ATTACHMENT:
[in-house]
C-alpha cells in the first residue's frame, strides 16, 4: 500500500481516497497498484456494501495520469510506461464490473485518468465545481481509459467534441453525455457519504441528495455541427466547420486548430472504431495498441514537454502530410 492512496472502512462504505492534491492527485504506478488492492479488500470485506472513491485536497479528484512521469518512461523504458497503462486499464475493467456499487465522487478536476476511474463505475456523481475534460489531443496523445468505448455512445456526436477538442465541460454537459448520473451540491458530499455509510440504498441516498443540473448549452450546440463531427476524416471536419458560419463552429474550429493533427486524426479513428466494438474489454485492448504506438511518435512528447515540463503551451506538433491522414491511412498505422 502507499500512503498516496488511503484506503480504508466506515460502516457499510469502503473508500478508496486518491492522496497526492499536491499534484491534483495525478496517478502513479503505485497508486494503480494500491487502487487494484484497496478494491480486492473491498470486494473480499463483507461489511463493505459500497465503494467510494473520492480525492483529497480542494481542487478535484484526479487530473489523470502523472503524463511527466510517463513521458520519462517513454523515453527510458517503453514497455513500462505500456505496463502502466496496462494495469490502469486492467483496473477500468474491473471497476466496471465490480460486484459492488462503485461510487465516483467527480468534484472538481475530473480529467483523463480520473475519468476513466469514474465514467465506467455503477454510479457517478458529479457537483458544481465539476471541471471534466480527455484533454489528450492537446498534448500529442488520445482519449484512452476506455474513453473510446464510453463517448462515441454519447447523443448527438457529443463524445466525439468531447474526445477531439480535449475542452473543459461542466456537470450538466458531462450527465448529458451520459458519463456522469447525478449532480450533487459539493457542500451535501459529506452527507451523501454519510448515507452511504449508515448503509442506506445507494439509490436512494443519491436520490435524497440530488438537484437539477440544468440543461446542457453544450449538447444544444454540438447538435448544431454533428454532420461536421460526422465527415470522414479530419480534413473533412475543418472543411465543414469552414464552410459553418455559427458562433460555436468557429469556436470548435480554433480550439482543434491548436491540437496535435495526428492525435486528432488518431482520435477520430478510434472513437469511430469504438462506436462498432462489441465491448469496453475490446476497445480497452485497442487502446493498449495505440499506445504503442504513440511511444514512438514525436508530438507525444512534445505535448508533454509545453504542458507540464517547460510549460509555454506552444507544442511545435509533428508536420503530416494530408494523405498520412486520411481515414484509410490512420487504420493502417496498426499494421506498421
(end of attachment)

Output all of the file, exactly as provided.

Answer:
[in-house]
C-alpha cells in the first residue's frame, strides 16, 4: 500500500481516497497498484456494501495520469510506461464490473485518468465545481481509459467534441453525455457519504441528495455541427466547420486548430472504431495498441514537454502530410 492512496472502512462504505492534491492527485504506478488492492479488500470485506472513491485536497479528484512521469518512461523504458497503462486499464475493467456499487465522487478536476476511474463505475456523481475534460489531443496523445468505448455512445456526436477538442465541460454537459448520473451540491458530499455509510440504498441516498443540473448549452450546440463531427476524416471536419458560419463552429474550429493533427486524426479513428466494438474489454485492448504506438511518435512528447515540463503551451506538433491522414491511412498505422 502507499500512503498516496488511503484506503480504508466506515460502516457499510469502503473508500478508496486518491492522496497526492499536491499534484491534483495525478496517478502513479503505485497508486494503480494500491487502487487494484484497496478494491480486492473491498470486494473480499463483507461489511463493505459500497465503494467510494473520492480525492483529497480542494481542487478535484484526479487530473489523470502523472503524463511527466510517463513521458520519462517513454523515453527510458517503453514497455513500462505500456505496463502502466496496462494495469490502469486492467483496473477500468474491473471497476466496471465490480460486484459492488462503485461510487465516483467527480468534484472538481475530473480529467483523463480520473475519468476513466469514474465514467465506467455503477454510479457517478458529479457537483458544481465539476471541471471534466480527455484533454489528450492537446498534448500529442488520445482519449484512452476506455474513453473510446464510453463517448462515441454519447447523443448527438457529443463524445466525439468531447474526445477531439480535449475542452473543459461542466456537470450538466458531462450527465448529458451520459458519463456522469447525478449532480450533487459539493457542500451535501459529506452527507451523501454519510448515507452511504449508515448503509442506506445507494439509490436512494443519491436520490435524497440530488438537484437539477440544468440543461446542457453544450449538447444544444454540438447538435448544431454533428454532420461536421460526422465527415470522414479530419480534413473533412475543418472543411465543414469552414464552410459553418455559427458562433460555436468557429469556436470548435480554433480550439482543434491548436491540437496535435495526428492525435486528432488518431482520435477520430478510434472513437469511430469504438462506436462498432462489441465491448469496453475490446476497445480497452485497442487502446493498449495505440499506445504503442504513440511511444514512438514525436508530438507525444512534445505535448508533454509545453504542458507540464517547460510549460509555454506552444507544442511545435509533428508536420503530416494530408494523405498520412486520411481515414484509410490512420487504420493502417496498426499494421506498421